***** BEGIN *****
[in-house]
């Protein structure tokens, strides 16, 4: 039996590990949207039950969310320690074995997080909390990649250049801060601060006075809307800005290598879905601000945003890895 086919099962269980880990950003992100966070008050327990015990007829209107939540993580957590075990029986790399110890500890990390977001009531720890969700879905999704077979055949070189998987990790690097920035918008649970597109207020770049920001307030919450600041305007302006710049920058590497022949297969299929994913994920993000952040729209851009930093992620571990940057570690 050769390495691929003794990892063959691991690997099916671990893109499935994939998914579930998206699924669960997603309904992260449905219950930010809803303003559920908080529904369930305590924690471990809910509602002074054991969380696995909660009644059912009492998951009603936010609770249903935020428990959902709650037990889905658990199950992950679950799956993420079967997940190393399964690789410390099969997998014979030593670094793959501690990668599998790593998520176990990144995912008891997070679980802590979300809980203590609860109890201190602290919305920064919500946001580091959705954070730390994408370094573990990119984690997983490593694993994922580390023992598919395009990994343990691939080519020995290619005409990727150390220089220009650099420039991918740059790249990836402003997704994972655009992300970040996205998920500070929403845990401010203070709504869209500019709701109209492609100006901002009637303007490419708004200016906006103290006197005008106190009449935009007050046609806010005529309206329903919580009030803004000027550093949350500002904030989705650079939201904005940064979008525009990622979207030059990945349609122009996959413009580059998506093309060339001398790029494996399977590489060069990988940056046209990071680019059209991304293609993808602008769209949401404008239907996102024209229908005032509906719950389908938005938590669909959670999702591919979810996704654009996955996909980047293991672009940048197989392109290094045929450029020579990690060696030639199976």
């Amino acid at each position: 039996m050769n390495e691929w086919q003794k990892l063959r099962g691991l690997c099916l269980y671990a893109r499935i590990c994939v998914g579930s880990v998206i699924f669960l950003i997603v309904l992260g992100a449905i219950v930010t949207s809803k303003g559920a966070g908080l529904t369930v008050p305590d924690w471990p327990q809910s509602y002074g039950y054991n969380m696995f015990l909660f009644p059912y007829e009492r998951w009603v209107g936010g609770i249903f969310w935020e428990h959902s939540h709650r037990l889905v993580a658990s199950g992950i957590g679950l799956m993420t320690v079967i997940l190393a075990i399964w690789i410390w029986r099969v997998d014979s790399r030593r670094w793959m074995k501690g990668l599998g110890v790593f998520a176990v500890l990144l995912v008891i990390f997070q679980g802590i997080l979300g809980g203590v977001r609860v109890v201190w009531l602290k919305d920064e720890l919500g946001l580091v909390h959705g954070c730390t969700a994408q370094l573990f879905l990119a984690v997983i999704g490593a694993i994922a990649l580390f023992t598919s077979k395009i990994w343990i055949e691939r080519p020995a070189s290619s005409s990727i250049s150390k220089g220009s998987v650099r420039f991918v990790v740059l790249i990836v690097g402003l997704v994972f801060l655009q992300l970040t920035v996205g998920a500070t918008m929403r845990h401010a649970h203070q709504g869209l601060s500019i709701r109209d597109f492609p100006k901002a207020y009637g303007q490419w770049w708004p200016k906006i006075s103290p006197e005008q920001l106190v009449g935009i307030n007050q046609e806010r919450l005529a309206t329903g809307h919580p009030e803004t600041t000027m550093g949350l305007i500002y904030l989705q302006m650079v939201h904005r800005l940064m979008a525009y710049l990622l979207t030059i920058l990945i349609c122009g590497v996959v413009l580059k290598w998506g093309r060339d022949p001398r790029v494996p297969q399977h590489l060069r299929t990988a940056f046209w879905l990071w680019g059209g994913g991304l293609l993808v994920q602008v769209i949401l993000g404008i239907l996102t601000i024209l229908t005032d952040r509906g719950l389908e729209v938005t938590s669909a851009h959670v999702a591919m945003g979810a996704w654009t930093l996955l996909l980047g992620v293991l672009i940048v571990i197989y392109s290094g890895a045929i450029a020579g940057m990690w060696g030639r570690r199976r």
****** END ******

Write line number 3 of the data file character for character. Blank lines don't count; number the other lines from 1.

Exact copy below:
């Amino acid at each position: 039996m050769n390495e691929w086919q003794k990892l063959r099962g691991l690997c099916l269980y671990a893109r499935i590990c994939v998914g579930s880990v998206i699924f669960l950003i997603v309904l992260g992100a449905i219950v930010t949207s809803k303003g559920a966070g908080l529904t369930v008050p305590d924690w471990p327990q809910s509602y002074g039950y054991n969380m696995f015990l909660f009644p059912y007829e009492r998951w009603v209107g936010g609770i249903f969310w935020e428990h959902s939540h709650r037990l889905v993580a658990s199950g992950i957590g679950l799956m993420t320690v079967i997940l190393a075990i399964w690789i410390w029986r099969v997998d014979s790399r030593r670094w793959m074995k501690g990668l599998g110890v790593f998520a176990v500890l990144l995912v008891i990390f997070q679980g802590i997080l979300g809980g203590v977001r609860v109890v201190w009531l602290k919305d920064e720890l919500g946001l580091v909390h959705g954070c730390t969700a994408q370094l573990f879905l990119a984690v997983i999704g490593a694993i994922a990649l580390f023992t598919s077979k395009i990994w343990i055949e691939r080519p020995a070189s290619s005409s990727i250049s150390k220089g220009s998987v650099r420039f991918v990790v740059l790249i990836v690097g402003l997704v994972f801060l655009q992300l970040t920035v996205g998920a500070t918008m929403r845990h401010a649970h203070q709504g869209l601060s500019i709701r109209d597109f492609p100006k901002a207020y009637g303007q490419w770049w708004p200016k906006i006075s103290p006197e005008q920001l106190v009449g935009i307030n007050q046609e806010r919450l005529a309206t329903g809307h919580p009030e803004t600041t000027m550093g949350l305007i500002y904030l989705q302006m650079v939201h904005r800005l940064m979008a525009y710049l990622l979207t030059i920058l990945i349609c122009g590497v996959v413009l580059k290598w998506g093309r060339d022949p001398r790029v494996p297969q399977h590489l060069r299929t990988a940056f046209w879905l990071w680019g059209g994913g991304l293609l993808v994920q602008v769209i949401l993000g404008i239907l996102t601000i024209l229908t005032d952040r509906g719950l389908e729209v938005t938590s669909a851009h959670v999702a591919m945003g979810a996704w654009t930093l996955l996909l980047g992620v293991l672009i940048v571990i197989y392109s290094g890895a045929i450029a020579g940057m990690w060696g030639r570690r199976r």